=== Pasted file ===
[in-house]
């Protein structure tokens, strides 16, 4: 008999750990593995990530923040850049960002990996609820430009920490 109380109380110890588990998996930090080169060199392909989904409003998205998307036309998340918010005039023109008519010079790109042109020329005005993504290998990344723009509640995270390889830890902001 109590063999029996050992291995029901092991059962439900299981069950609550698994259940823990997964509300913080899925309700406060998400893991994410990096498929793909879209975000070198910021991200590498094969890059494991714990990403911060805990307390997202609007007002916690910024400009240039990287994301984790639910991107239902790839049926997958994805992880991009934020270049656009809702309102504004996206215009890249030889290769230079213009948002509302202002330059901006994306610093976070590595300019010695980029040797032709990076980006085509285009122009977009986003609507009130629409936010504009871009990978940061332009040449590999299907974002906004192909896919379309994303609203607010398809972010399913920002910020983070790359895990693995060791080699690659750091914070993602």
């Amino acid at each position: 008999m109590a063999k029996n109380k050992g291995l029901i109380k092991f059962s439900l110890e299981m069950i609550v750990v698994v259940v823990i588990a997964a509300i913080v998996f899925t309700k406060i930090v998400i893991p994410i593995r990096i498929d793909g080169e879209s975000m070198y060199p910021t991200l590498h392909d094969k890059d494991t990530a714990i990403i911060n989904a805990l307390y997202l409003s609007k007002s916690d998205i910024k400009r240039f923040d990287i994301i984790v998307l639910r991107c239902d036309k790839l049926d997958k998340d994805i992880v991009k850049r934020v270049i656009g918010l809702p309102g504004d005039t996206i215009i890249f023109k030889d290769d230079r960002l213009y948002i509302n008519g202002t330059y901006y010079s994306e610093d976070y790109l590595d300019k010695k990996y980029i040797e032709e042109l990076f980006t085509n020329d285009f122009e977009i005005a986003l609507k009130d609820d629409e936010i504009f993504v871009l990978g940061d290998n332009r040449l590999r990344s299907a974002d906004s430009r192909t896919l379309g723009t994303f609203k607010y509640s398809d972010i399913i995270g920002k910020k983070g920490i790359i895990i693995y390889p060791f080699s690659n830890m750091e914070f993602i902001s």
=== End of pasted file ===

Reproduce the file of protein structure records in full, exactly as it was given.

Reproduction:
[in-house]
């Protein structure tokens, strides 16, 4: 008999750990593995990530923040850049960002990996609820430009920490 109380109380110890588990998996930090080169060199392909989904409003998205998307036309998340918010005039023109008519010079790109042109020329005005993504290998990344723009509640995270390889830890902001 109590063999029996050992291995029901092991059962439900299981069950609550698994259940823990997964509300913080899925309700406060998400893991994410990096498929793909879209975000070198910021991200590498094969890059494991714990990403911060805990307390997202609007007002916690910024400009240039990287994301984790639910991107239902790839049926997958994805992880991009934020270049656009809702309102504004996206215009890249030889290769230079213009948002509302202002330059901006994306610093976070590595300019010695980029040797032709990076980006085509285009122009977009986003609507009130629409936010504009871009990978940061332009040449590999299907974002906004192909896919379309994303609203607010398809972010399913920002910020983070790359895990693995060791080699690659750091914070993602």
């Amino acid at each position: 008999m109590a063999k029996n109380k050992g291995l029901i109380k092991f059962s439900l110890e299981m069950i609550v750990v698994v259940v823990i588990a997964a509300i913080v998996f899925t309700k406060i930090v998400i893991p994410i593995r990096i498929d793909g080169e879209s975000m070198y060199p910021t991200l590498h392909d094969k890059d494991t990530a714990i990403i911060n989904a805990l307390y997202l409003s609007k007002s916690d998205i910024k400009r240039f923040d990287i994301i984790v998307l639910r991107c239902d036309k790839l049926d997958k998340d994805i992880v991009k850049r934020v270049i656009g918010l809702p309102g504004d005039t996206i215009i890249f023109k030889d290769d230079r960002l213009y948002i509302n008519g202002t330059y901006y010079s994306e610093d976070y790109l590595d300019k010695k990996y980029i040797e032709e042109l990076f980006t085509n020329d285009f122009e977009i005005a986003l609507k009130d609820d629409e936010i504009f993504v871009l990978g940061d290998n332009r040449l590999r990344s299907a974002d906004s430009r192909t896919l379309g723009t994303f609203k607010y509640s398809d972010i399913i995270g920002k910020k983070g920490i790359i895990i693995y390889p060791f080699s690659n830890m750091e914070f993602i902001s």